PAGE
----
The end is nigh, and then it starts again….

A wonderful part of farming in New England is the changing of the seasons. There are four distinct periods of time and with the official end of summer, another transition is upon us.

In fitting fashion we baled our final cut of hay on the last day of summer and the weather has been quite autumnal since – beautiful sunny days and rapidly cooling nights.

It isn’t just the temperatures that change here on the farm however. The end of summer signals the shift to what we consider winter housing.. The grass is barely growing at this point despite the sunny skies so a shift to stored feed is imminent.

After spending the summer making hay, it is now time to use it. The cows will shift from grazing all day and all night to eating dry hay and baleage in the barn. They will still have access to the outdoors, getting plenty of fresh air and sunshine, but meals are served indoors.

The other groups – heifers, dry cows, beef cows, and calves – will also come off pasture, though the grazing season can be extended somewhat.  We did not take a third cut of hay off several fields and plan to graze it with the beef and heifer group as the fall progresses, hopefully adding a month of grass time. These guys will remain outside, with access to a spring and plenty of cover in a copse of trees.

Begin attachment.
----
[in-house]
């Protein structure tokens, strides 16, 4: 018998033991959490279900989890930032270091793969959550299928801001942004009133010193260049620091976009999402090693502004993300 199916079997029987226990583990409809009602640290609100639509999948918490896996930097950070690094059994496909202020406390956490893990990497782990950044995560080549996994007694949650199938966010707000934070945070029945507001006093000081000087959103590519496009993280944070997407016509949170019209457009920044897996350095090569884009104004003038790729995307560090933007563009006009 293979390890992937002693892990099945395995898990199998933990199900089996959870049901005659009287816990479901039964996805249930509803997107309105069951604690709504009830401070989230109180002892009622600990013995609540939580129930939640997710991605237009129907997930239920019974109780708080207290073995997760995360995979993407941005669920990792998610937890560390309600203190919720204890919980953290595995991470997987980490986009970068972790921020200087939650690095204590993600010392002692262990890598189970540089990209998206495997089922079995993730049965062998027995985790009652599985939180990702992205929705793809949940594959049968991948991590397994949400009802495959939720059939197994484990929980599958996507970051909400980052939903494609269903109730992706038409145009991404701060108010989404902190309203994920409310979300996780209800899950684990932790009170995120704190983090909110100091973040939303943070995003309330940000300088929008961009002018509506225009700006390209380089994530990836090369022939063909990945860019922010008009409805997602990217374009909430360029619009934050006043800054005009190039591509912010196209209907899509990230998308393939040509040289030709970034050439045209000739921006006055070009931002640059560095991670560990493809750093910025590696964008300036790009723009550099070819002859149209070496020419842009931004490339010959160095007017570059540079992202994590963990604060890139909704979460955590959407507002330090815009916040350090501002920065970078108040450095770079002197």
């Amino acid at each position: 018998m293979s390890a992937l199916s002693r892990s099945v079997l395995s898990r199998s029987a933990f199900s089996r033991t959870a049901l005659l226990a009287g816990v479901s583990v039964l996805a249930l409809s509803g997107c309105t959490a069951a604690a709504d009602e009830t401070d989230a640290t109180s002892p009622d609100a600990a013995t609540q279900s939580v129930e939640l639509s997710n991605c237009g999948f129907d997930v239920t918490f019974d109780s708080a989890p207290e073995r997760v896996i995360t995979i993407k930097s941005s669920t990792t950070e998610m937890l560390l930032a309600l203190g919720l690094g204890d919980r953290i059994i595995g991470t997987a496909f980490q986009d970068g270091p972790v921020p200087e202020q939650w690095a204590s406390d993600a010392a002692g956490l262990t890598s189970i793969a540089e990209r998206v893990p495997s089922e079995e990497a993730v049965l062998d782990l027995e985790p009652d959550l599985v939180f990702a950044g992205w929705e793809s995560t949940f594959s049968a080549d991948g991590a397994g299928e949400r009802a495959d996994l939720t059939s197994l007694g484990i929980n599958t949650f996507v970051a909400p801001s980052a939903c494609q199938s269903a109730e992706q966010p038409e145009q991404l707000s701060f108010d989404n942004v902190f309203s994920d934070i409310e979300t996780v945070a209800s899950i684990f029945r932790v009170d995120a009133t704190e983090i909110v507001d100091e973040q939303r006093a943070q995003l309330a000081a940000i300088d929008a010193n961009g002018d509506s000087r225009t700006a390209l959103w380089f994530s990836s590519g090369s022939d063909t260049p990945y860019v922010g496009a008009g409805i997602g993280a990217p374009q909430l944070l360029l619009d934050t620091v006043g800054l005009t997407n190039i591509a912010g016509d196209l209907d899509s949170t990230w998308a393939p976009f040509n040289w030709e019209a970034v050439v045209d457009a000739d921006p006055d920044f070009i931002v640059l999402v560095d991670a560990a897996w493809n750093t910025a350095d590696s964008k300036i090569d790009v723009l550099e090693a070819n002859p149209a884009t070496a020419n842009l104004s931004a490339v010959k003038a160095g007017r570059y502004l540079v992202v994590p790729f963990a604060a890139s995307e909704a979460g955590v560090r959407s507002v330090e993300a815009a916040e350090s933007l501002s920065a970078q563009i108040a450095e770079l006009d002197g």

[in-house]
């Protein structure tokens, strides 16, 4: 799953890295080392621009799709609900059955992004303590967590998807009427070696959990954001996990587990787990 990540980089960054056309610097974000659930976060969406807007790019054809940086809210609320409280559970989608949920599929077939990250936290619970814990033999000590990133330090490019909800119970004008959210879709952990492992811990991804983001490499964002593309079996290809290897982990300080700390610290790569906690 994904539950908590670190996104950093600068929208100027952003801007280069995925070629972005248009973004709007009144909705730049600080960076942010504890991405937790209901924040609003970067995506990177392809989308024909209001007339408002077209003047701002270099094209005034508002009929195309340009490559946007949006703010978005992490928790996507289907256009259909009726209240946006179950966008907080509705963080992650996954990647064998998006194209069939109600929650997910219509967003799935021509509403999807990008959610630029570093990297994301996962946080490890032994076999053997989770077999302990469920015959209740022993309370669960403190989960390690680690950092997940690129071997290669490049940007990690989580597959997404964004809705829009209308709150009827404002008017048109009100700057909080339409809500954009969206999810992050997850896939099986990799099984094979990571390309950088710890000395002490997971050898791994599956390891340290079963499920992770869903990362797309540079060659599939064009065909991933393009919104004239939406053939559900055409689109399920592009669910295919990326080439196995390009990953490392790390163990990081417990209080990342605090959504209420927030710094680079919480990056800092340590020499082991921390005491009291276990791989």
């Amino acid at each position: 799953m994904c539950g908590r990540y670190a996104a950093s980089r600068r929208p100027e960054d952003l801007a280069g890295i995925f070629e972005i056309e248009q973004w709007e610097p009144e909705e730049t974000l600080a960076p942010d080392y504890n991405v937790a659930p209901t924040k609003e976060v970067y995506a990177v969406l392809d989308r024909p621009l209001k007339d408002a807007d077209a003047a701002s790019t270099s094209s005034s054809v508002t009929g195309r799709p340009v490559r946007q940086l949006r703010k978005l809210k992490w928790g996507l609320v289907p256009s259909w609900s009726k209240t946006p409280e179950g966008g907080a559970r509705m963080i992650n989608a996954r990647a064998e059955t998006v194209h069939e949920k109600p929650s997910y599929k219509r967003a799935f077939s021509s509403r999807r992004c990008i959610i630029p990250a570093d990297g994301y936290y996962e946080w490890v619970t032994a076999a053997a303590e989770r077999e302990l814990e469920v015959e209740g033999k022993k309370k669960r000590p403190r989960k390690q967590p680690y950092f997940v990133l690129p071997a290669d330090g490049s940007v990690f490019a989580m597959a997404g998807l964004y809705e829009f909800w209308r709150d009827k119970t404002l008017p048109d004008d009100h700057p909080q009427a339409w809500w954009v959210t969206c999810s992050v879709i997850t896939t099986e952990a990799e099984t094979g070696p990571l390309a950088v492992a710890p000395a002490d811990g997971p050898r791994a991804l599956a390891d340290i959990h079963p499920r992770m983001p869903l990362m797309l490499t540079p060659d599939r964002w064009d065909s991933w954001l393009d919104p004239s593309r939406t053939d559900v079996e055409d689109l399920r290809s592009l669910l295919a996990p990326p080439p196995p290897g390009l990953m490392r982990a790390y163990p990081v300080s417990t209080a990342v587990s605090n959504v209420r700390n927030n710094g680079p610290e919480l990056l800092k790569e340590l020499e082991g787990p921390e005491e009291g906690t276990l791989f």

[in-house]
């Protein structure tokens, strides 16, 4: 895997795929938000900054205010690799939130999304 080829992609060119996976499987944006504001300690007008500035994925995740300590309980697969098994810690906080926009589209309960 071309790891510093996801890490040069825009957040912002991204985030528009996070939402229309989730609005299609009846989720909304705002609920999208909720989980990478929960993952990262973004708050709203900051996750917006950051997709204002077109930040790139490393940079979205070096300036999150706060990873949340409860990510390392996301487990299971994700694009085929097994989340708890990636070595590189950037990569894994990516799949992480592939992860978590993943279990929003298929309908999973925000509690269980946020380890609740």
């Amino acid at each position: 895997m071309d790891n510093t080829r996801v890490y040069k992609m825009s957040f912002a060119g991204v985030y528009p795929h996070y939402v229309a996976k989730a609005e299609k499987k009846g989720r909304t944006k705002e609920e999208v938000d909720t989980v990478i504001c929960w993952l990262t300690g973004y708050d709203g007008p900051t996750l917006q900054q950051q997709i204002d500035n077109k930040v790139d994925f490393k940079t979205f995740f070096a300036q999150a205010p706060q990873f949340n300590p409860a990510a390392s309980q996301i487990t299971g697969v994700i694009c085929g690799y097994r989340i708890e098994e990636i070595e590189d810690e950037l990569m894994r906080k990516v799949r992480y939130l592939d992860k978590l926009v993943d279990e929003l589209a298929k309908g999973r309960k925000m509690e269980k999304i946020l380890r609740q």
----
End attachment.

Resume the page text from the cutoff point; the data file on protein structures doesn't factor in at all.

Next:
The dry cows will join the dairy in the main barn, also with outdoor access, and the heifers will be split up by age, with some hanging with the beef and others closer to the barns.

The end of grazing season is always a bit sad, especially with the beautiful weather. When cows are outside eating grass all seems right with the world (or at least this world of Cricket Creek Farm).

We also shift from managing grazing, making hay, and generally being out and about on the farm to barn cleaning and feed mixing.

But the cows adapt well and as long as they have plenty of good food and a dry place to sleep, they are content. If we wanted to graze all year a move to Texas would be necessary.

And the winter brings many other wonderful things. There is time to focus on other projects, the snow (if and when it comes) is both fun and beautiful, and the time of relative dormancy is important to flora, fauna, and people alike.

And in what will feel like no time, we will be preparing fences and pastures as spring breaks and the cycle starts again.

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